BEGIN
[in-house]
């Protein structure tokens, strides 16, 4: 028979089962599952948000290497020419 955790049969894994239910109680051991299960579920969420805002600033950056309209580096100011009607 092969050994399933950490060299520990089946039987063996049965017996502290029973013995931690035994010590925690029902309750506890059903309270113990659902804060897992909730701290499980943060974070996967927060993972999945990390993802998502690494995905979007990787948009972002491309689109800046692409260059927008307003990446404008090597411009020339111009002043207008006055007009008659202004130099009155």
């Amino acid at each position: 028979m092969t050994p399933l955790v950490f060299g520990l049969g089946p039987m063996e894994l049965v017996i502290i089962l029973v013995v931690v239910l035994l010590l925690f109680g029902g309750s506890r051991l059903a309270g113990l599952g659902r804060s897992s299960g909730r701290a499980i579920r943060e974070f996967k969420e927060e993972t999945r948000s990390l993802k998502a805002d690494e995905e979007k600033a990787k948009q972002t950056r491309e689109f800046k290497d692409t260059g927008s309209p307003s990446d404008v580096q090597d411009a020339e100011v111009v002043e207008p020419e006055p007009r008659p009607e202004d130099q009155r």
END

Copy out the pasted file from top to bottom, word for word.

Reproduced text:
[in-house]
């Protein structure tokens, strides 16, 4: 028979089962599952948000290497020419 955790049969894994239910109680051991299960579920969420805002600033950056309209580096100011009607 092969050994399933950490060299520990089946039987063996049965017996502290029973013995931690035994010590925690029902309750506890059903309270113990659902804060897992909730701290499980943060974070996967927060993972999945990390993802998502690494995905979007990787948009972002491309689109800046692409260059927008307003990446404008090597411009020339111009002043207008006055007009008659202004130099009155």
């Amino acid at each position: 028979m092969t050994p399933l955790v950490f060299g520990l049969g089946p039987m063996e894994l049965v017996i502290i089962l029973v013995v931690v239910l035994l010590l925690f109680g029902g309750s506890r051991l059903a309270g113990l599952g659902r804060s897992s299960g909730r701290a499980i579920r943060e974070f996967k969420e927060e993972t999945r948000s990390l993802k998502a805002d690494e995905e979007k600033a990787k948009q972002t950056r491309e689109f800046k290497d692409t260059g927008s309209p307003s990446d404008v580096q090597d411009a020339e100011v111009v002043e207008p020419e006055p007009r008659p009607e202004d130099q009155r």